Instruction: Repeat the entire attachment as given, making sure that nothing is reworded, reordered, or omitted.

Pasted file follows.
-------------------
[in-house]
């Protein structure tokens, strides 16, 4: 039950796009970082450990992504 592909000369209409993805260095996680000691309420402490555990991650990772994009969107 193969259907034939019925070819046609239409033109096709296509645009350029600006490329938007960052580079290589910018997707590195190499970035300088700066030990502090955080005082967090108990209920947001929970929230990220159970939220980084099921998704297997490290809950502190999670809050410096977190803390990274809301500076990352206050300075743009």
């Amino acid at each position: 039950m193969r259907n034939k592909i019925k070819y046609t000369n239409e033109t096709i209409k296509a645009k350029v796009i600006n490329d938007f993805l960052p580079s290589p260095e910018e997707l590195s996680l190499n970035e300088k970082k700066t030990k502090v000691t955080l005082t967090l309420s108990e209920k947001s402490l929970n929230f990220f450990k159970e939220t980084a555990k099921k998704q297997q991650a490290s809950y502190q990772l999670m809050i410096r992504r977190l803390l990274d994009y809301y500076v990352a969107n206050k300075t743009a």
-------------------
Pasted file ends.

[in-house]
């Protein structure tokens, strides 16, 4: 039950796009970082450990992504 592909000369209409993805260095996680000691309420402490555990991650990772994009969107 193969259907034939019925070819046609239409033109096709296509645009350029600006490329938007960052580079290589910018997707590195190499970035300088700066030990502090955080005082967090108990209920947001929970929230990220159970939220980084099921998704297997490290809950502190999670809050410096977190803390990274809301500076990352206050300075743009």
């Amino acid at each position: 039950m193969r259907n034939k592909i019925k070819y046609t000369n239409e033109t096709i209409k296509a645009k350029v796009i600006n490329d938007f993805l960052p580079s290589p260095e910018e997707l590195s996680l190499n970035e300088k970082k700066t030990k502090v000691t955080l005082t967090l309420s108990e209920k947001s402490l929970n929230f990220f450990k159970e939220t980084a555990k099921k998704q297997q991650a490290s809950y502190q990772l999670m809050i410096r992504r977190l803390l990274d994009y809301y500076v990352a969107n206050k300075t743009a």